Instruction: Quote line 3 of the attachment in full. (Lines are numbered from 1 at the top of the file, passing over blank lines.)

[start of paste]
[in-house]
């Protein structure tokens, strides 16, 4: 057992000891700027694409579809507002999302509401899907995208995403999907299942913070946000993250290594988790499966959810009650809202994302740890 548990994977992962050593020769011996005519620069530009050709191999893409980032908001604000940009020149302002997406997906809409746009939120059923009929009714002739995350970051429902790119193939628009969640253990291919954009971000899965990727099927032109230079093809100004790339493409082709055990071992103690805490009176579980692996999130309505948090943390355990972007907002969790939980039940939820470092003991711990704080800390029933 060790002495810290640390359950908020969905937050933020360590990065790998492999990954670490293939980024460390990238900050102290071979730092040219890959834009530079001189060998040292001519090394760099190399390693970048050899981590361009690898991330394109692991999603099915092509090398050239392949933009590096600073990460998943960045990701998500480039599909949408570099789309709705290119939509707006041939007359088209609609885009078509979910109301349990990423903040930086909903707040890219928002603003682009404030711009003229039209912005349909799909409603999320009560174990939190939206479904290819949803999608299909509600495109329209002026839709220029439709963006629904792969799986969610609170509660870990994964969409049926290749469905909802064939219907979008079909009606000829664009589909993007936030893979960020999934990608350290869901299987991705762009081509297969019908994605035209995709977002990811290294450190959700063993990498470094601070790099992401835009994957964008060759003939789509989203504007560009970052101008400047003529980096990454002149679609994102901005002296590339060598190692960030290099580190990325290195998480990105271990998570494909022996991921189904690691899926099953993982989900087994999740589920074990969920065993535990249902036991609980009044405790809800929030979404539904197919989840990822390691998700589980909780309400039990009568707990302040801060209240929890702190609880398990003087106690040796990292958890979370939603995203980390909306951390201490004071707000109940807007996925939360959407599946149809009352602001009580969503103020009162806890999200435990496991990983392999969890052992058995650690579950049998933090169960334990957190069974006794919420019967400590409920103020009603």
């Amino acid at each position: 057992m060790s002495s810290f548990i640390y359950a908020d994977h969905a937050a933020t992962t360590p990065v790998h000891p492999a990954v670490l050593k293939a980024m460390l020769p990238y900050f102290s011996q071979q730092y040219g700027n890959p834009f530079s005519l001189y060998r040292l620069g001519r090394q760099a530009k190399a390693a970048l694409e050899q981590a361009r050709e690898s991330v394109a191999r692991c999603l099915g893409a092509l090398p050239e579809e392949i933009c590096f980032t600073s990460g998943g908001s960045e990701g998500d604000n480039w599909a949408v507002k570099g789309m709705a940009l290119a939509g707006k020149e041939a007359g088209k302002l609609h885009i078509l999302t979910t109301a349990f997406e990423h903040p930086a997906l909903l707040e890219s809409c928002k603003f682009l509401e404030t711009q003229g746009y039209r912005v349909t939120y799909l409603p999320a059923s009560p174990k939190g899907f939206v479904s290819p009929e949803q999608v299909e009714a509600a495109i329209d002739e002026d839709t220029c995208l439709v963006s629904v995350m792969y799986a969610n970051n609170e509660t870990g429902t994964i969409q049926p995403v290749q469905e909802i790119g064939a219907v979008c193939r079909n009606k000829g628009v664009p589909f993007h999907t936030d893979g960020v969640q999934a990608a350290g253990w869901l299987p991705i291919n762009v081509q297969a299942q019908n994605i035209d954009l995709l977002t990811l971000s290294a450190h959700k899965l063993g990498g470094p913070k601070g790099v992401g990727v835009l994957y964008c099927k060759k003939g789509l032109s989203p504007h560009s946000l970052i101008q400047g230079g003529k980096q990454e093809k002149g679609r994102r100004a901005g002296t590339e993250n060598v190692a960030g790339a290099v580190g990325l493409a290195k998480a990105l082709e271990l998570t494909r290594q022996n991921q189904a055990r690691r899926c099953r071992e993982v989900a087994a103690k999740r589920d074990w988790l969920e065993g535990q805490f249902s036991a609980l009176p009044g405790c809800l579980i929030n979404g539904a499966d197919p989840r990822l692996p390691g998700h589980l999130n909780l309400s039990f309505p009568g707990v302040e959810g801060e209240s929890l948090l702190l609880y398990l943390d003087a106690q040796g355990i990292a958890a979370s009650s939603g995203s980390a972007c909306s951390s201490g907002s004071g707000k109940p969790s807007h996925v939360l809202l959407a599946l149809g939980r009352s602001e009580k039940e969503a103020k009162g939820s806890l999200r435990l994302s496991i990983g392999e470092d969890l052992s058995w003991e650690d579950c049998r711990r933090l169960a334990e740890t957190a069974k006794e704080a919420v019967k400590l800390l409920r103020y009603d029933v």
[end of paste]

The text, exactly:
């Amino acid at each position: 057992m060790s002495s810290f548990i640390y359950a908020d994977h969905a937050a933020t992962t360590p990065v790998h000891p492999a990954v670490l050593k293939a980024m460390l020769p990238y900050f102290s011996q071979q730092y040219g700027n890959p834009f530079s005519l001189y060998r040292l620069g001519r090394q760099a530009k190399a390693a970048l694409e050899q981590a361009r050709e690898s991330v394109a191999r692991c999603l099915g893409a092509l090398p050239e579809e392949i933009c590096f980032t600073s990460g998943g908001s960045e990701g998500d604000n480039w599909a949408v507002k570099g789309m709705a940009l290119a939509g707006k020149e041939a007359g088209k302002l609609h885009i078509l999302t979910t109301a349990f997406e990423h903040p930086a997906l909903l707040e890219s809409c928002k603003f682009l509401e404030t711009q003229g746009y039209r912005v349909t939120y799909l409603p999320a059923s009560p174990k939190g899907f939206v479904s290819p009929e949803q999608v299909e009714a509600a495109i329209d002739e002026d839709t220029c995208l439709v963006s629904v995350m792969y799986a969610n970051n609170e509660t870990g429902t994964i969409q049926p995403v290749q469905e909802i790119g064939a219907v979008c193939r079909n009606k000829g628009v664009p589909f993007h999907t936030d893979g960020v969640q999934a990608a350290g253990w869901l299987p991705i291919n762009v081509q297969a299942q019908n994605i035209d954009l995709l977002t990811l971000s290294a450190h959700k899965l063993g990498g470094p913070k601070g790099v992401g990727v835009l994957y964008c099927k060759k003939g789509l032109s989203p504007h560009s946000l970052i101008q400047g230079g003529k980096q990454e093809k002149g679609r994102r100004a901005g002296t590339e993250n060598v190692a960030g790339a290099v580190g990325l493409a290195k998480a990105l082709e271990l998570t494909r290594q022996n991921q189904a055990r690691r899926c099953r071992e993982v989900a087994a103690k999740r589920d074990w988790l969920e065993g535990q805490f249902s036991a609980l009176p009044g405790c809800l579980i929030n979404g539904a499966d197919p989840r990822l692996p390691g998700h589980l999130n909780l309400s039990f309505p009568g707990v302040e959810g801060e209240s929890l948090l702190l609880y398990l943390d003087a106690q040796g355990i990292a958890a979370s009650s939603g995203s980390a972007c909306s951390s201490g907002s004071g707000k109940p969790s807007h996925v939360l809202l959407a599946l149809g939980r009352s602001e009580k039940e969503a103020k009162g939820s806890l999200r435990l994302s496991i990983g392999e470092d969890l052992s058995w003991e650690d579950c049998r711990r933090l169960a334990e740890t957190a069974k006794e704080a919420v019967k400590l800390l409920r103020y009603d029933v």